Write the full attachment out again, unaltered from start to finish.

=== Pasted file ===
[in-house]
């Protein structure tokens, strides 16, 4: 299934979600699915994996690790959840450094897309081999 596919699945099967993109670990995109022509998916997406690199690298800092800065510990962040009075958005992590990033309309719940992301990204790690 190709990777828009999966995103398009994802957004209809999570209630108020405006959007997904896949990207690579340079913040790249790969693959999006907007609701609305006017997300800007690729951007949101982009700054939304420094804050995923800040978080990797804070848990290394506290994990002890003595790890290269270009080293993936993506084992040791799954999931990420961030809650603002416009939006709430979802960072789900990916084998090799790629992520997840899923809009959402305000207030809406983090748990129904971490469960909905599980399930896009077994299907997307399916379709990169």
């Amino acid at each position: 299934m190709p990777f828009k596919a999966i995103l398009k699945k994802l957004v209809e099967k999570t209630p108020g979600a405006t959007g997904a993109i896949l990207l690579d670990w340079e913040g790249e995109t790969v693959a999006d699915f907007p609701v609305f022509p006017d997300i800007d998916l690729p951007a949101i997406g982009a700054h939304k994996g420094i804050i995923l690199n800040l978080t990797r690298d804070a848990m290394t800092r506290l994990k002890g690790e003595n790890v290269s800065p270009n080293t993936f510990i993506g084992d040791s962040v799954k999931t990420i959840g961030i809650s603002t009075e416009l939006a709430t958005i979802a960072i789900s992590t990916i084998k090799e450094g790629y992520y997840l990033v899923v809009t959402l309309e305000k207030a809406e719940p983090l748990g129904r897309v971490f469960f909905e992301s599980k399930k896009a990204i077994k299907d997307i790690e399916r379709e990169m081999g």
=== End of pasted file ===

[in-house]
């Protein structure tokens, strides 16, 4: 299934979600699915994996690790959840450094897309081999 596919699945099967993109670990995109022509998916997406690199690298800092800065510990962040009075958005992590990033309309719940992301990204790690 190709990777828009999966995103398009994802957004209809999570209630108020405006959007997904896949990207690579340079913040790249790969693959999006907007609701609305006017997300800007690729951007949101982009700054939304420094804050995923800040978080990797804070848990290394506290994990002890003595790890290269270009080293993936993506084992040791799954999931990420961030809650603002416009939006709430979802960072789900990916084998090799790629992520997840899923809009959402305000207030809406983090748990129904971490469960909905599980399930896009077994299907997307399916379709990169």
């Amino acid at each position: 299934m190709p990777f828009k596919a999966i995103l398009k699945k994802l957004v209809e099967k999570t209630p108020g979600a405006t959007g997904a993109i896949l990207l690579d670990w340079e913040g790249e995109t790969v693959a999006d699915f907007p609701v609305f022509p006017d997300i800007d998916l690729p951007a949101i997406g982009a700054h939304k994996g420094i804050i995923l690199n800040l978080t990797r690298d804070a848990m290394t800092r506290l994990k002890g690790e003595n790890v290269s800065p270009n080293t993936f510990i993506g084992d040791s962040v799954k999931t990420i959840g961030i809650s603002t009075e416009l939006a709430t958005i979802a960072i789900s992590t990916i084998k090799e450094g790629y992520y997840l990033v899923v809009t959402l309309e305000k207030a809406e719940p983090l748990g129904r897309v971490f469960f909905e992301s599980k399930k896009a990204i077994k299907d997307i790690e399916r379709e990169m081999g």